People have often used the term "retrophile" in describing my tastes and creative proclivities. After all, I was one who was tickled with a nerdishly giddy (or giddily nerdish) delight when seeing that Tarantino used the old Universal Pictures logo of 1967-1974 to open Inglourious Basterds, and when noticing that Fincher used my favorite old Paramount logo of 1968-1975 to open Zodiac. Both of these instances were cause for me to exclaim, "If I made a major studio picture, I'd always use one of their old logos to open it!" For a Warner film, I would have most likely used Saul Bass' logo of 1975-1984 (or, even better, the one from their "A Kinney Company" era in the early 70's), and for a Columbia film, the one used in the late 60's. And then there are the great United Artists logos: the "Transamerica whale's tail" or the one with the spooky Jerry Fielding music.
Another instance of my deep-seated desire to exploit opportunities to be esoterically retro occurred when a friend of mine completed a 3-hour film. I was ecstatic that he would be premiering it with an Intermission and envisioned in my mind a 60's Roadshow-style presentation, with Overture, Intermission, Entr'acte and Exit Music. I even suggested at one point that we hand out programs the way they used to at epic movie roadshows. The idea was not met with even nearly equal enthusiasm. I understood why this was impractical. No one would have gotten the reference or even the fact that it was a reference at all.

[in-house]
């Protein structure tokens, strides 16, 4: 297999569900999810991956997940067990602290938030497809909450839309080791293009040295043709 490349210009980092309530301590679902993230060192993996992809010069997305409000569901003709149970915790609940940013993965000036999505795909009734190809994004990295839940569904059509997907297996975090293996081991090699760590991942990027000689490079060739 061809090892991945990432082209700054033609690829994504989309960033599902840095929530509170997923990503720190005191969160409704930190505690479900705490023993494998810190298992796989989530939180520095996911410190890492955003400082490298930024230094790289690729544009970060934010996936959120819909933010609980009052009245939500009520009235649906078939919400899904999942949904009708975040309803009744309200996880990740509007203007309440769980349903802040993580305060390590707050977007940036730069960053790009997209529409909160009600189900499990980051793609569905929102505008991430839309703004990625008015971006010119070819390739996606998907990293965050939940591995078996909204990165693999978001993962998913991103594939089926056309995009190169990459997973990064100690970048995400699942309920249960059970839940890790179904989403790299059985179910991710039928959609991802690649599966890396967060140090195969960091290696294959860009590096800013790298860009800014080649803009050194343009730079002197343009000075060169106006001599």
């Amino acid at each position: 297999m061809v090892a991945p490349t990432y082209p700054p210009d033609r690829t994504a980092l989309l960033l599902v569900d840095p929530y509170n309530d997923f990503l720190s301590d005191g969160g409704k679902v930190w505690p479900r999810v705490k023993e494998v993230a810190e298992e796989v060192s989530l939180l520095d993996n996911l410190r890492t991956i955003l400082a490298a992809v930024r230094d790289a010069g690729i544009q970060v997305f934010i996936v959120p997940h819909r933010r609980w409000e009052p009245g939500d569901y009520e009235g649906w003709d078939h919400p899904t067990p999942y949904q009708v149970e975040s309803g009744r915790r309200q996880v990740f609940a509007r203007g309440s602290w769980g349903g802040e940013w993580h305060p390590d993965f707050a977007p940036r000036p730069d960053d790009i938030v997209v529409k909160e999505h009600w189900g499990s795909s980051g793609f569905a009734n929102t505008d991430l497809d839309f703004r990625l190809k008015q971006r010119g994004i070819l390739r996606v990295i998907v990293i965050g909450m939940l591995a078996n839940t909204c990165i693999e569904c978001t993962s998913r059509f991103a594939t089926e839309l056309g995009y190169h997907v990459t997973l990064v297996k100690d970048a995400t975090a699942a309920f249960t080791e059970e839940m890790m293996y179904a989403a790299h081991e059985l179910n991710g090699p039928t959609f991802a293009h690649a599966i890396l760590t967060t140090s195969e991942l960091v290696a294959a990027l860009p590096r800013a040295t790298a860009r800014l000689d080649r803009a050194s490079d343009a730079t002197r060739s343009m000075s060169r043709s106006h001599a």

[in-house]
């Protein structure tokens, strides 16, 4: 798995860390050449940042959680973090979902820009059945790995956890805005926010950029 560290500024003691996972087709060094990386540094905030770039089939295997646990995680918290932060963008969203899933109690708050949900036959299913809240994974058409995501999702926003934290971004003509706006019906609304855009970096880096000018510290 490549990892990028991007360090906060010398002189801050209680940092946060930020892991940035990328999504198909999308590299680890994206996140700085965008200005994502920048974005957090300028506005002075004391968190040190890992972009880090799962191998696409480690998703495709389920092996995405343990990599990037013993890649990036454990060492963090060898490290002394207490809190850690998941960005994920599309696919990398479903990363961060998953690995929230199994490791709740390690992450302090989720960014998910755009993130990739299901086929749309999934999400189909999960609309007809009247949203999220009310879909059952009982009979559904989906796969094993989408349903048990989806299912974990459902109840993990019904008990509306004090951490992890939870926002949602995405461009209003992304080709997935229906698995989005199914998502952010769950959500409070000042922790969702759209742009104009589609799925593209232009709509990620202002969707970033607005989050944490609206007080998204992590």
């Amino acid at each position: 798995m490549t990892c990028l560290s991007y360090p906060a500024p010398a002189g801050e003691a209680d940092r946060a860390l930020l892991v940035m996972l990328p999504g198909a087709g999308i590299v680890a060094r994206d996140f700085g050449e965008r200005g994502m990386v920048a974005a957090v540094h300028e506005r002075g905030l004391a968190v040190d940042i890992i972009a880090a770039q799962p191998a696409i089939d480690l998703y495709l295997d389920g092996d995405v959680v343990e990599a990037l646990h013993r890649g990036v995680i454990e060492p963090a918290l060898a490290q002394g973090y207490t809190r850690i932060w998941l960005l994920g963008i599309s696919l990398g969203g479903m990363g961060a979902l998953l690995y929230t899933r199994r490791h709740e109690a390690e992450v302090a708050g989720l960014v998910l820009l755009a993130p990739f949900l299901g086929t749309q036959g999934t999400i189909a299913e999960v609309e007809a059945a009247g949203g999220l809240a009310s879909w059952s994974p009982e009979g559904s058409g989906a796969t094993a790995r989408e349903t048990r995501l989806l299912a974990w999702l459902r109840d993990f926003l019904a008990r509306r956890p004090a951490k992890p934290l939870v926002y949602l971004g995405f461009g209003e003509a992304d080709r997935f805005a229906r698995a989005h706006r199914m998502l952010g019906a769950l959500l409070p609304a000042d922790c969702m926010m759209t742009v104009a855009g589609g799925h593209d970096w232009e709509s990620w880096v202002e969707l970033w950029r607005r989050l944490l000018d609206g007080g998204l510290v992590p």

Since I am not making films nearly on the scale of a major Hollywood production, I recently settled for opening my upcoming film The Idiotmaker's Gravity Tour, a sort of elegy to "journey films" of the early 1970's, with a 5-second MPAA certificate claiming my film as having been rated GP, a short-lived rating signifying "General Public" which was used only from 1970 through 1972. Alright, so a little self-indulgent, I admit it. It's a quick five seconds at the header of my film (once upon a time, all films in the U.S. opened the first reel with an MPAA-rating header). I figure audiences can hang in with me for that long at the very outset, even if they don't get the reference. At one point, I seriously considered opening the film with the logo of a defunct production company, but stopped short, considering the possible legal ramifications of this idea, and considering that existing companies owned the defunct companies' catalogues. It was fun, however, deliberating which one I would have used. Some of the options I considered are below. That said, whenever I see a film headed up by these logos, I feel automatically privileged to be viewing works specifically of (and often for) their times.